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Plastic – It’s Deeper Than You Think

Mariana Trench
We have all heard stories about how plastic is affecting planet Earth. It is in the oceans, on beaches and is being washed up on remote islands. There are even reports that it is airborne, reaching the most isolated and out-of-the-way parts of the world.

Plastic pollution affects marine life. There are countless reports of whales being washed up on shores with plastic in their gut, there are photographs of turtles entangled in plastic debris such as carrier bags and straws and there are stories of hermit crabs becoming trapped after mistaking washed-up plastic bottles for potential new homes. But this is just what we see on the surface.

The Deepest Depths of the Ocean

The bottom of the ocean is still poorly explored, requiring extremely specialist equipment to cope with the extreme pressure and lack of light. Despite this, the handful of expeditions that have made it down to the deepest parts of the ocean have still uncovered traces of human existence.

Way down below the surface of the water, new species are regularly encountered. In a recent trip, 20,000 feet below the surface in the Mariana Trench (the deepest point on the Earth’s surface, reaching more than 36,000 feet deep) British researchers found a new species of amphipod. Despite being found 20,000 feet below the surface of the Pacific Ocean, the researchers were able to identify pieces of polyethylene-terephthalate (PET) in the guts of the two-inch, shrimp-like creature and so named it Eurythenes Plasticus.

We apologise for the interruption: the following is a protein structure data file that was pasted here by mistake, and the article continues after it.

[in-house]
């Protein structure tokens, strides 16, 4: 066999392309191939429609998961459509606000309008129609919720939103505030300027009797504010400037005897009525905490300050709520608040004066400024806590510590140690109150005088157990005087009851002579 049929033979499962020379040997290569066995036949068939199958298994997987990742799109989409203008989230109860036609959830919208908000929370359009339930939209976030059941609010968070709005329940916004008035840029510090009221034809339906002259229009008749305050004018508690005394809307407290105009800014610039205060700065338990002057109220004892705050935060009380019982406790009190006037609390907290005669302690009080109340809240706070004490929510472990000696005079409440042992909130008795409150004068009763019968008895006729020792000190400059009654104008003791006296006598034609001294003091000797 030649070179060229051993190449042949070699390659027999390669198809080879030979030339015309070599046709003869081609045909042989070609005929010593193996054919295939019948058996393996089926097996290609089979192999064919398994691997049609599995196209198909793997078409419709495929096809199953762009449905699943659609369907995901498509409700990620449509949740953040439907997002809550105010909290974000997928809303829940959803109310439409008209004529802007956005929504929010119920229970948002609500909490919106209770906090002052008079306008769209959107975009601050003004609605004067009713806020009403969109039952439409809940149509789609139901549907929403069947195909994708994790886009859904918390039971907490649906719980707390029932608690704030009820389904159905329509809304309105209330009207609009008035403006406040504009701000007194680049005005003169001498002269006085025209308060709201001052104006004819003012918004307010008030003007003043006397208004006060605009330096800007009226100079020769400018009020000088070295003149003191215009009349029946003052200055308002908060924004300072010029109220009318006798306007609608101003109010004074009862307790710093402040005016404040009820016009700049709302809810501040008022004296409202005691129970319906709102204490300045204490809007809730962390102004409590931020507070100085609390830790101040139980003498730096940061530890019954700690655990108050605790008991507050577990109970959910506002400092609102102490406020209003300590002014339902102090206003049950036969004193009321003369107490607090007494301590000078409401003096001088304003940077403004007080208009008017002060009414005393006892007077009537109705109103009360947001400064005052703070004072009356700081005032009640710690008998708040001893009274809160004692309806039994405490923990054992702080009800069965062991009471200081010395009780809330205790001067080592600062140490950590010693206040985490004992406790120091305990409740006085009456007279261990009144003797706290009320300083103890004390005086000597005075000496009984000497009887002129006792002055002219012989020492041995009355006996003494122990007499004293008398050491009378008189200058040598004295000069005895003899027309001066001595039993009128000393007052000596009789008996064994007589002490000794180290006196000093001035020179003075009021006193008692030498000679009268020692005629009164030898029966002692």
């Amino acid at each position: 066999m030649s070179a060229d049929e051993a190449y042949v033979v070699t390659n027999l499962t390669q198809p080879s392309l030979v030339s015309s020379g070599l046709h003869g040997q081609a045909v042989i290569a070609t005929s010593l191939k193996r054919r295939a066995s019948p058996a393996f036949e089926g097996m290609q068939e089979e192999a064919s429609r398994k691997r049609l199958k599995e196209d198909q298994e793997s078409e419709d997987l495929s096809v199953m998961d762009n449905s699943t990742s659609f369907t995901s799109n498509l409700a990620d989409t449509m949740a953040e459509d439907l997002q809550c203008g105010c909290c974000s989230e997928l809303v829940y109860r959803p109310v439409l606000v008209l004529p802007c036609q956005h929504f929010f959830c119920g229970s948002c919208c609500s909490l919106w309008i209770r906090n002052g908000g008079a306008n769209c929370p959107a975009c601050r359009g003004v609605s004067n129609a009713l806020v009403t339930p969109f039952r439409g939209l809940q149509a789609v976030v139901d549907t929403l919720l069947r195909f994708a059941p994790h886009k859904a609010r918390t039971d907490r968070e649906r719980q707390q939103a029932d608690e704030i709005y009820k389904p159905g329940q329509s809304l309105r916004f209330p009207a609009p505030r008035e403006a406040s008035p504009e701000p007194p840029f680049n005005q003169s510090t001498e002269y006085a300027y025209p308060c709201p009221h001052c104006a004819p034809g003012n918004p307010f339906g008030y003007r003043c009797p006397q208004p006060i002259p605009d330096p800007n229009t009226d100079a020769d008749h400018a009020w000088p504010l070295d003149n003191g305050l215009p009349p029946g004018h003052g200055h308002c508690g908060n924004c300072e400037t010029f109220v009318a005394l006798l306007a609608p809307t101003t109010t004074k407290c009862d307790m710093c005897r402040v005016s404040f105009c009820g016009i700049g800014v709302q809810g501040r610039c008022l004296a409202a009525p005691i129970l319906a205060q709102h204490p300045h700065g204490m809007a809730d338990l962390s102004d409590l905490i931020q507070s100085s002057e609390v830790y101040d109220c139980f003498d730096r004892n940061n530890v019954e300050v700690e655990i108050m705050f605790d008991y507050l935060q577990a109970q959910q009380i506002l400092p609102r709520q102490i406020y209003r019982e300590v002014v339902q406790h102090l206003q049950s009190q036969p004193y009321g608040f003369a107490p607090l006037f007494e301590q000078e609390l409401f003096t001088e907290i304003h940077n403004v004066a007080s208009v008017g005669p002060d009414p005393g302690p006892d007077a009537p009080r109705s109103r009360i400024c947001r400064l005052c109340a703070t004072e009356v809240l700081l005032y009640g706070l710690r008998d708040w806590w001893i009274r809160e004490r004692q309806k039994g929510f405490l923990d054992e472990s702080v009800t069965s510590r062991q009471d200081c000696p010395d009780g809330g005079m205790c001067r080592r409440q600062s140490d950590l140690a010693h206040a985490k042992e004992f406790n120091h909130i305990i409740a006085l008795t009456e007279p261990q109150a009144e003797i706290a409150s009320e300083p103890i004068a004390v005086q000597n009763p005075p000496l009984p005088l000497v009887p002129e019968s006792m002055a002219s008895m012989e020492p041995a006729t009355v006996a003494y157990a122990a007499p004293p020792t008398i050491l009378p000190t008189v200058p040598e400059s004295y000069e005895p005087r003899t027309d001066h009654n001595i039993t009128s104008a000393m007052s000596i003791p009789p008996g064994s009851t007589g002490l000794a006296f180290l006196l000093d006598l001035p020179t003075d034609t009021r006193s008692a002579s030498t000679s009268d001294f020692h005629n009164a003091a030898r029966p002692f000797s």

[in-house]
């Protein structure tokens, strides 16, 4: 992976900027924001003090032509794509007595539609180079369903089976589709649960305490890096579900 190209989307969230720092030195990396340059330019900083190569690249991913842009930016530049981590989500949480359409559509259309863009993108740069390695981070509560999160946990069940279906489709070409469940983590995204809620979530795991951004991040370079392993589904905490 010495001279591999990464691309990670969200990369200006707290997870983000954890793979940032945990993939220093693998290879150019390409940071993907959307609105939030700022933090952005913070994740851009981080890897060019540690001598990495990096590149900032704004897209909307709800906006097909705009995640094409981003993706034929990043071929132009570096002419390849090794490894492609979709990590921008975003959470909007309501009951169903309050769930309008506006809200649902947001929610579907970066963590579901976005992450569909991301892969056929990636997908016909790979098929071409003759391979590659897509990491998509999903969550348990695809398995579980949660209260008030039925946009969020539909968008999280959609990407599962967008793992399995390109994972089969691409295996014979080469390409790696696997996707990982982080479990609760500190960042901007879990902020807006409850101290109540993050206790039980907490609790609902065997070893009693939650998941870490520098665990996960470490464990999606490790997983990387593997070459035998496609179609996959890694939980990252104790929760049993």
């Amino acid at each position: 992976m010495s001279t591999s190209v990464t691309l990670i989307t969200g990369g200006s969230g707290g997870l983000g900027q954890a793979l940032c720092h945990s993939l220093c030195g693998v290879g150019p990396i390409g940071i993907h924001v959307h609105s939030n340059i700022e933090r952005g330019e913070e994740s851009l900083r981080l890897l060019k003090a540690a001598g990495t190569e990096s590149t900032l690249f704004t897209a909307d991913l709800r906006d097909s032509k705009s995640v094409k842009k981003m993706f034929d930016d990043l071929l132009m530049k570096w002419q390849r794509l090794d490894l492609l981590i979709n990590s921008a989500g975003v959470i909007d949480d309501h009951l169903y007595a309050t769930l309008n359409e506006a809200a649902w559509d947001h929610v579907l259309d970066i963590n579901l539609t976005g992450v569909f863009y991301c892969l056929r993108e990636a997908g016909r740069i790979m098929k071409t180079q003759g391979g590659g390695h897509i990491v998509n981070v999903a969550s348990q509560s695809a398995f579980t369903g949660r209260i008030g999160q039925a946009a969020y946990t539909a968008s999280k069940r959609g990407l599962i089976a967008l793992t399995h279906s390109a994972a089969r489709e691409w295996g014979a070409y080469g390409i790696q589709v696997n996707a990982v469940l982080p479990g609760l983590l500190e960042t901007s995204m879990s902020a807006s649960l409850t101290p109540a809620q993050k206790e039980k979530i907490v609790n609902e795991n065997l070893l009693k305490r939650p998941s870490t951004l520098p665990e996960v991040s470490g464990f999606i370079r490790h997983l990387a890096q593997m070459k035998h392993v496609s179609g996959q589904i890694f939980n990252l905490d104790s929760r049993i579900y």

Eurythenes Plasticus

The name given to this new discovery was done so in an attempt to draw attention to the increasing problem of plastic pollution and its environmental effects. This discovery highlights that we are now at the point where new species from unexplored habitats are already contaminated with plastic.

How Does the Plastic Get into the Ocean?

Over 350 million tonnes of plastic was produced in 2018. Anything that is not reused or properly recycled ends up in rivers that transport it to the oceans. The perpetual motion of the waves breaks down plastic into very small pieces of plastic (microplastic). These microplastics are then distributed worldwide by marine currents. Inevitably, animals feeding in the sea ingest these plastics, including the potentially toxic compounds that come with them.

The discovery of Eurythenes Plasticus further highlights the need to take action against single-use plastic. We must all do what we can to reduce, reuse and recycle before we do even more damage.

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